Glasgow University Library
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Glasgow University Library, University of Glasgow
Glasgow, Scotland, United Kingdom


 
Contacts

Hillhead Street,
Glasgow, G12 8QE,
Scotland, UK

Tel: 0141-330 6704
Fax: 0141-330 4952
Email: library@lib.gla.ac.uk

http://www.lib.gla.ac.uk/


Description

"Glasgow University Library is one of the great university libraries of Europe. Its collections, assembled over more than 500 years, reflect the achievements of international scholarship, including Scotland's own remarkable contribution, since the Middle Ages. It is a rich resource for the University, for the local community and for the many visitors we welcome every year.

The earliest reference to the Library dates from 1475, shortly after the founding of the University, and records the gift of two manuscript volumes of Aristotle, presented by John Laing, Bishop of Glasgow. The collections grew slowly, for until the end of the 17th century, the Library depended largely on gifts, its only income being the small payments made by students at matriculation and graduation. In 1644, the Visitors noted that the Library was 'but verie small for ane Universitie', and even by 1691, it had only 3,500 volumes.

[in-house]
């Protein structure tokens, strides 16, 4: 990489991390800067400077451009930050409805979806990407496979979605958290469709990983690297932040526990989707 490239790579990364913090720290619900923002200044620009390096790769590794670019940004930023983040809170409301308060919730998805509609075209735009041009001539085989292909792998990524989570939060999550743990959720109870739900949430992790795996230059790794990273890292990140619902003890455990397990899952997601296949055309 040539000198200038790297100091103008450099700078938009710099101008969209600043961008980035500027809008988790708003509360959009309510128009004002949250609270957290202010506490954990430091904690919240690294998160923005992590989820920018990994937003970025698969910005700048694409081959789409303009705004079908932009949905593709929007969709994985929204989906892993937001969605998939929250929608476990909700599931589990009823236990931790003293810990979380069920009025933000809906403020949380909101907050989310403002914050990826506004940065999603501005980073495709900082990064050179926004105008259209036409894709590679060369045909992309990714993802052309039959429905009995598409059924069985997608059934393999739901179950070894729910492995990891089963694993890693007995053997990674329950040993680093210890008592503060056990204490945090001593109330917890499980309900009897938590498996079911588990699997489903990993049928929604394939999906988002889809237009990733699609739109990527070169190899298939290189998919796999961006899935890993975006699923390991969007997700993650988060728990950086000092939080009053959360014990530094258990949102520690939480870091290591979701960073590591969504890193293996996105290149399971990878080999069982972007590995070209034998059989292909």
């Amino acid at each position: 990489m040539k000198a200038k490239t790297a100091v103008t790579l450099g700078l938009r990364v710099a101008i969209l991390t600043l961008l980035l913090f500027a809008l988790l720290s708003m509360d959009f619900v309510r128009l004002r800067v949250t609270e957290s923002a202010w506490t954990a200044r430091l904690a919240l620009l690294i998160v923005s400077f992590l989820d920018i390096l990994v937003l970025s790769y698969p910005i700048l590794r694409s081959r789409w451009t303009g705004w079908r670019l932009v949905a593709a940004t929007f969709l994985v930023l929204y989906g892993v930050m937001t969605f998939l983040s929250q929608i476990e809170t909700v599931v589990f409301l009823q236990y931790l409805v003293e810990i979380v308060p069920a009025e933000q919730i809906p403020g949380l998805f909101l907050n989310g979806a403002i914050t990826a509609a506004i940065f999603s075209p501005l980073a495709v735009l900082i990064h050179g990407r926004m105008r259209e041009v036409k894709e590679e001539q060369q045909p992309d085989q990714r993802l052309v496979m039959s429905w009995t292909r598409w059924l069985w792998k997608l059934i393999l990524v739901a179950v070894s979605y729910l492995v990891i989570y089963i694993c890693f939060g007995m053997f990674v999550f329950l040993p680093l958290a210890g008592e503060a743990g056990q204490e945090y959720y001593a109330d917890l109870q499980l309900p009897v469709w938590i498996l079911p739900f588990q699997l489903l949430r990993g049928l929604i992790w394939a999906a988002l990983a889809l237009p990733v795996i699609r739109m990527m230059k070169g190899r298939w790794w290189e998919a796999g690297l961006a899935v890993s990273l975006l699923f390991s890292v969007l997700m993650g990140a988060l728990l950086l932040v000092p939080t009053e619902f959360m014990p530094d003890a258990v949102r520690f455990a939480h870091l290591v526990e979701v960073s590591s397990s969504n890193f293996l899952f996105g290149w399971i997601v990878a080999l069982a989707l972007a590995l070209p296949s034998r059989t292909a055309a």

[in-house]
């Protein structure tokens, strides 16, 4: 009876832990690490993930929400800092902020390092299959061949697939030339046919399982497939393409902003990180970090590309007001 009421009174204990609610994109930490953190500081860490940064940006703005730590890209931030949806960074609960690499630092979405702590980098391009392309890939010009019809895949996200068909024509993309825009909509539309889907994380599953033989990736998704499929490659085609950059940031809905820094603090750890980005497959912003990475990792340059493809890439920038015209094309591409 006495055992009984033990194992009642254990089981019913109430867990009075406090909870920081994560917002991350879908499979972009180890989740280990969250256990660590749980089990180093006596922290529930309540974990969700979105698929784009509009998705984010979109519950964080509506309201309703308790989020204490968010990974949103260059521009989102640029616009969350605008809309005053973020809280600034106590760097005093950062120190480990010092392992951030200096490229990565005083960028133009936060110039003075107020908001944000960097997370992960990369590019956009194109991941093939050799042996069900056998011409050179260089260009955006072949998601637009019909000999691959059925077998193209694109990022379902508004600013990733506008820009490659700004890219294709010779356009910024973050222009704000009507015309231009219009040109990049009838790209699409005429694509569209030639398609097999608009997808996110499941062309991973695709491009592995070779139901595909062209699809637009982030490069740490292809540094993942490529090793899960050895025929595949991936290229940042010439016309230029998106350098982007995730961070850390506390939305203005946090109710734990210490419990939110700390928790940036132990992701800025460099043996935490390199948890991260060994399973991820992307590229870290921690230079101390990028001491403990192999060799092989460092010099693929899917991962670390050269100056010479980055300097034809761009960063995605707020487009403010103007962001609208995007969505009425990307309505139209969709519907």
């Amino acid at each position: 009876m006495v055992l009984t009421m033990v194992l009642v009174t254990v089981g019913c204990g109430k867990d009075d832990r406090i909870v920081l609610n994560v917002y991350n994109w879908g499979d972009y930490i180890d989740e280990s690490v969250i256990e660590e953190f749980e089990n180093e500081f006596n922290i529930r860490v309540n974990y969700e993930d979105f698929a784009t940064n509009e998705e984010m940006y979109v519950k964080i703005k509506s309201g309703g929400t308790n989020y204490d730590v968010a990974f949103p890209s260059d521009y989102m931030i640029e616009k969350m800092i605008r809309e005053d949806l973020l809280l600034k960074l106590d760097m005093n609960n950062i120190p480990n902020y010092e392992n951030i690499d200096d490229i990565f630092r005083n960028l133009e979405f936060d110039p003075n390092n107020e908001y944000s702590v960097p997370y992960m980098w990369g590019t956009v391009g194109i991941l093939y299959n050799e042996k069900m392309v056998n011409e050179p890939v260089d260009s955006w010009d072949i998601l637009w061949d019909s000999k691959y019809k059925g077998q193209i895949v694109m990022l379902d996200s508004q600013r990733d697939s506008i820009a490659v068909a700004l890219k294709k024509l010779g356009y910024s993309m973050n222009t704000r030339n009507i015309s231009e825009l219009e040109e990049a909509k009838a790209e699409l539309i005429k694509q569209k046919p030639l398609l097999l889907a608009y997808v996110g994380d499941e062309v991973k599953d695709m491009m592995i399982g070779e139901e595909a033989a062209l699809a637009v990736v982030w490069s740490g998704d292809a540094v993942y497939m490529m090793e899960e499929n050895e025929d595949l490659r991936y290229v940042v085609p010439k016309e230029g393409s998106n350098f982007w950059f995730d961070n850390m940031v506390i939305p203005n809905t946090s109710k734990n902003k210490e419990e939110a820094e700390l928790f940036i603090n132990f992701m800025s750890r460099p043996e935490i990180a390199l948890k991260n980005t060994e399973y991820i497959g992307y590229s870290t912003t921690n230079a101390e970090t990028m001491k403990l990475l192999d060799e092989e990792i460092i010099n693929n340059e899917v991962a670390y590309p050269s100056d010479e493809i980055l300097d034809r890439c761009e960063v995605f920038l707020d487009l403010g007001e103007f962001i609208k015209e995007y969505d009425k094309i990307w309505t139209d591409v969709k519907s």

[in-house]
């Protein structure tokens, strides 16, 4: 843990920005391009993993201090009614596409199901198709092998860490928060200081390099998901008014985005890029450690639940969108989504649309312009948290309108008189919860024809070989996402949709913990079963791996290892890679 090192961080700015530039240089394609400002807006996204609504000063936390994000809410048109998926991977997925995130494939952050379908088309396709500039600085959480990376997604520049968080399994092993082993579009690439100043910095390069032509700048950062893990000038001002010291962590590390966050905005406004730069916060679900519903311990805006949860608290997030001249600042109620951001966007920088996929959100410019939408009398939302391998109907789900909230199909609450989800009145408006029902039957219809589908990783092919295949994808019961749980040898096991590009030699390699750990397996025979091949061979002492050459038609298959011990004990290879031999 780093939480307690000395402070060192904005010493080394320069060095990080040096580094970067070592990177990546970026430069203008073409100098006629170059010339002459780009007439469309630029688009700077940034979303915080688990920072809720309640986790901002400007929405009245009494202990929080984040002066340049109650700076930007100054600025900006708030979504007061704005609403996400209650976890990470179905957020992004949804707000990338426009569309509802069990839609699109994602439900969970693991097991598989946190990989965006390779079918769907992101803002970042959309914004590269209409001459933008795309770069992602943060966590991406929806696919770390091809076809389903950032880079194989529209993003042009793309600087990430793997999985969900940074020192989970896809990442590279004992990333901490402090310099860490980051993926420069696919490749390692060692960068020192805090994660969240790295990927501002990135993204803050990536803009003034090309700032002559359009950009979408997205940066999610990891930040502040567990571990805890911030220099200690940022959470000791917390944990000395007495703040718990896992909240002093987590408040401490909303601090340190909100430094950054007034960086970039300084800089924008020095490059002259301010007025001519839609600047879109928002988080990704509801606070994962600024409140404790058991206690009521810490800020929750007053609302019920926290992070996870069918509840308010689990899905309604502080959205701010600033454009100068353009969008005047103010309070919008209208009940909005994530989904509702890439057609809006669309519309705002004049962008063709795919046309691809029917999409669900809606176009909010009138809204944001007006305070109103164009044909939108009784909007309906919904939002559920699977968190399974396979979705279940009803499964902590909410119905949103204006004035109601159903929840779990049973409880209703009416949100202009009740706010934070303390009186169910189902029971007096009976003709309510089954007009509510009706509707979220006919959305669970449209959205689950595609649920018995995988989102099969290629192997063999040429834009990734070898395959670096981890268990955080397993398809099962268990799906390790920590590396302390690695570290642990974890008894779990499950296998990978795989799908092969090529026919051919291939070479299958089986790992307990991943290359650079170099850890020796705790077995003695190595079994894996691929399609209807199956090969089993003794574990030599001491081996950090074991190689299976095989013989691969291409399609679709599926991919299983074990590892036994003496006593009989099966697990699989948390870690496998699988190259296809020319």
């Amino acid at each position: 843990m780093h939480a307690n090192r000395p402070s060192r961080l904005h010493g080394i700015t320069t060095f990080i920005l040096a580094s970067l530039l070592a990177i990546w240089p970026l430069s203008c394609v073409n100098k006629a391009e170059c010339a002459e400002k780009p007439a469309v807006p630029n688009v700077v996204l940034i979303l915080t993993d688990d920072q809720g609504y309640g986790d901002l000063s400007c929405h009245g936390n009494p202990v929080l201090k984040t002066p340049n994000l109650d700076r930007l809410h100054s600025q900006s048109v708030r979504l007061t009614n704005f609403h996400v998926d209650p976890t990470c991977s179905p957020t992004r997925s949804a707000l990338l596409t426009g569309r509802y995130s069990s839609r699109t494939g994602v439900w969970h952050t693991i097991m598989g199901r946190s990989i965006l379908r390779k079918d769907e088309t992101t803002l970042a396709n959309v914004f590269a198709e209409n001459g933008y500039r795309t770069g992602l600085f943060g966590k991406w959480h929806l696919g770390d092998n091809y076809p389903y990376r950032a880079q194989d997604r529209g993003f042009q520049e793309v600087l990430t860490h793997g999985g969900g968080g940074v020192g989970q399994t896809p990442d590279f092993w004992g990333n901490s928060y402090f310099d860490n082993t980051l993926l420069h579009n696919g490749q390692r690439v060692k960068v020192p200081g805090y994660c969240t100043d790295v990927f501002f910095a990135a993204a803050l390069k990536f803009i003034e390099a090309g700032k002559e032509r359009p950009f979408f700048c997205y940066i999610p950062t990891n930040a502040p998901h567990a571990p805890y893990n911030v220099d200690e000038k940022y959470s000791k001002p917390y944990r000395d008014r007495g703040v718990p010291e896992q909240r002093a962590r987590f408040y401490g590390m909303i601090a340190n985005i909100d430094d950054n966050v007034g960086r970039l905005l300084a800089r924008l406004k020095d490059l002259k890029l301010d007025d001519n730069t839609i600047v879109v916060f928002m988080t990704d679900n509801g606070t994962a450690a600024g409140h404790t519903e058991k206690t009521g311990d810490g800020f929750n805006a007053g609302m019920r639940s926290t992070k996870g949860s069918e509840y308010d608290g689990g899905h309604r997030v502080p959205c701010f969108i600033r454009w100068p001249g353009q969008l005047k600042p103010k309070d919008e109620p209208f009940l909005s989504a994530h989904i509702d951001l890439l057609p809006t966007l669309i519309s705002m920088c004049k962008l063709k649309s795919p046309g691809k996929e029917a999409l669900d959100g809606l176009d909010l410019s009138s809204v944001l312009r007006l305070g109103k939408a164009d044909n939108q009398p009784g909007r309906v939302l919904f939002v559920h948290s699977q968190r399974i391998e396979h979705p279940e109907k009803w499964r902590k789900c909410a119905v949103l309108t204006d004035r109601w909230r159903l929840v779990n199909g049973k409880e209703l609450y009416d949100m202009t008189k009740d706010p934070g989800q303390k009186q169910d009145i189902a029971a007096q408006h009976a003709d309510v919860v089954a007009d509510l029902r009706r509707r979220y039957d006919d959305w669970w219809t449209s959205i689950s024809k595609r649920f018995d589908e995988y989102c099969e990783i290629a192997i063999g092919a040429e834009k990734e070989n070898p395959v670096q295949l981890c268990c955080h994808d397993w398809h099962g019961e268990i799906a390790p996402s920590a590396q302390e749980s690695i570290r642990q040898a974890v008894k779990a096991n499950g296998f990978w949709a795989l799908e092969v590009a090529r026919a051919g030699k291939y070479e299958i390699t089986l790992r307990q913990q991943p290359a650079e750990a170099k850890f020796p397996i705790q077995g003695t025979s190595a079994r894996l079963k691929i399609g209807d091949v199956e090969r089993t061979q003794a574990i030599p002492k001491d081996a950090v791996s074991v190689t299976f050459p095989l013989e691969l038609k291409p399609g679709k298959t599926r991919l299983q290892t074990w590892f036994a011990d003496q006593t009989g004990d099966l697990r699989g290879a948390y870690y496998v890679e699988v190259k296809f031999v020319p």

Thereafter, the Library grew rapidly. From 1709-1836, it was a legal deposit library, entitled to a copy of every book deposited at Stationers' Hall in London. Dr. McGill, Professor of Divinity, remarked in 1826 that the Library received very few valuable books and 'a great many idle books'. When legal deposit was reviewed in 1836, Glasgow lost its copyright library status for an annual lump sum, which allowed it to develop its collections more systematically.

The very respectable figure of 150,000 volumes in stock by 1888 was in part also due to the great tradition of large donations by wealthy private collectors, such as William Hunter, John Smith of Crutherland, George Walker-Arnott, William Euing and David Murray, which have greatly enriched our collections, a tradition which, happily, continues to this day." - Glasgow University Library



 
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